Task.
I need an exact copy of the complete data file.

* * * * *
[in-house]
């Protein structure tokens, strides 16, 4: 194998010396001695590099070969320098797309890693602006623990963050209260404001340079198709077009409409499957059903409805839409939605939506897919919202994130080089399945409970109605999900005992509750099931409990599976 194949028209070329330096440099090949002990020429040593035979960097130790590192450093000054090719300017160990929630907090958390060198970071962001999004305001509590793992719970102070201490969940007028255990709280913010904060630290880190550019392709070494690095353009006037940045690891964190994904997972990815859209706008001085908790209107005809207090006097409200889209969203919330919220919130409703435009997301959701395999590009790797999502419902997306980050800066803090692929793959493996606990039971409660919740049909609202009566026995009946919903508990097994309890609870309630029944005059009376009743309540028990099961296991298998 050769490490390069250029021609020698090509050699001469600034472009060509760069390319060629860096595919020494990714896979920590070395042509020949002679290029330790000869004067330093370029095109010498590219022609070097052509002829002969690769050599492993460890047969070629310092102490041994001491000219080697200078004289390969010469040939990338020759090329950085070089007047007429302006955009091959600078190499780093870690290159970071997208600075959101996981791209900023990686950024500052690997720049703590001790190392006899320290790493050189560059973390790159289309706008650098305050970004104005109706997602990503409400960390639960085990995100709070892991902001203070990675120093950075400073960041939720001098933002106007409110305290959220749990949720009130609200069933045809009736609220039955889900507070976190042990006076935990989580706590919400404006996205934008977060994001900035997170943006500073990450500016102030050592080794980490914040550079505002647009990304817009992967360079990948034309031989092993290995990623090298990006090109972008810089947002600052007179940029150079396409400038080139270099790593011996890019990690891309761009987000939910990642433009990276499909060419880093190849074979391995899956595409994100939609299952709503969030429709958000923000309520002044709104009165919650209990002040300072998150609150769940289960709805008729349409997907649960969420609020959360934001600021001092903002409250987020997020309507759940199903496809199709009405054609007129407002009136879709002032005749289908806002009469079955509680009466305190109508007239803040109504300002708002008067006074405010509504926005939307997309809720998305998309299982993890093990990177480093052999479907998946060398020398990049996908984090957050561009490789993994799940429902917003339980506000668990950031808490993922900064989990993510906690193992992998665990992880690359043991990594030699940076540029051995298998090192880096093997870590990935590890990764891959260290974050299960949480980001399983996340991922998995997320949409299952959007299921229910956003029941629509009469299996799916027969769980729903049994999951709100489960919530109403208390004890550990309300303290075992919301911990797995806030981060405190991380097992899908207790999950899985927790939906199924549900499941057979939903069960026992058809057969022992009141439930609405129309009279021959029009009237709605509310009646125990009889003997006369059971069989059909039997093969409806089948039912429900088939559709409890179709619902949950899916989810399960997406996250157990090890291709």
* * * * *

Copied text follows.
[in-house]
């Protein structure tokens, strides 16, 4: 194998010396001695590099070969320098797309890693602006623990963050209260404001340079198709077009409409499957059903409805839409939605939506897919919202994130080089399945409970109605999900005992509750099931409990599976 194949028209070329330096440099090949002990020429040593035979960097130790590192450093000054090719300017160990929630907090958390060198970071962001999004305001509590793992719970102070201490969940007028255990709280913010904060630290880190550019392709070494690095353009006037940045690891964190994904997972990815859209706008001085908790209107005809207090006097409200889209969203919330919220919130409703435009997301959701395999590009790797999502419902997306980050800066803090692929793959493996606990039971409660919740049909609202009566026995009946919903508990097994309890609870309630029944005059009376009743309540028990099961296991298998 050769490490390069250029021609020698090509050699001469600034472009060509760069390319060629860096595919020494990714896979920590070395042509020949002679290029330790000869004067330093370029095109010498590219022609070097052509002829002969690769050599492993460890047969070629310092102490041994001491000219080697200078004289390969010469040939990338020759090329950085070089007047007429302006955009091959600078190499780093870690290159970071997208600075959101996981791209900023990686950024500052690997720049703590001790190392006899320290790493050189560059973390790159289309706008650098305050970004104005109706997602990503409400960390639960085990995100709070892991902001203070990675120093950075400073960041939720001098933002106007409110305290959220749990949720009130609200069933045809009736609220039955889900507070976190042990006076935990989580706590919400404006996205934008977060994001900035997170943006500073990450500016102030050592080794980490914040550079505002647009990304817009992967360079990948034309031989092993290995990623090298990006090109972008810089947002600052007179940029150079396409400038080139270099790593011996890019990690891309761009987000939910990642433009990276499909060419880093190849074979391995899956595409994100939609299952709503969030429709958000923000309520002044709104009165919650209990002040300072998150609150769940289960709805008729349409997907649960969420609020959360934001600021001092903002409250987020997020309507759940199903496809199709009405054609007129407002009136879709002032005749289908806002009469079955509680009466305190109508007239803040109504300002708002008067006074405010509504926005939307997309809720998305998309299982993890093990990177480093052999479907998946060398020398990049996908984090957050561009490789993994799940429902917003339980506000668990950031808490993922900064989990993510906690193992992998665990992880690359043991990594030699940076540029051995298998090192880096093997870590990935590890990764891959260290974050299960949480980001399983996340991922998995997320949409299952959007299921229910956003029941629509009469299996799916027969769980729903049994999951709100489960919530109403208390004890550990309300303290075992919301911990797995806030981060405190991380097992899908207790999950899985927790939906199924549900499941057979939903069960026992058809057969022992009141439930609405129309009279021959029009009237709605509310009646125990009889003997006369059971069989059909039997093969409806089948039912429900088939559709409890179709619902949950899916989810399960997406996250157990090890291709």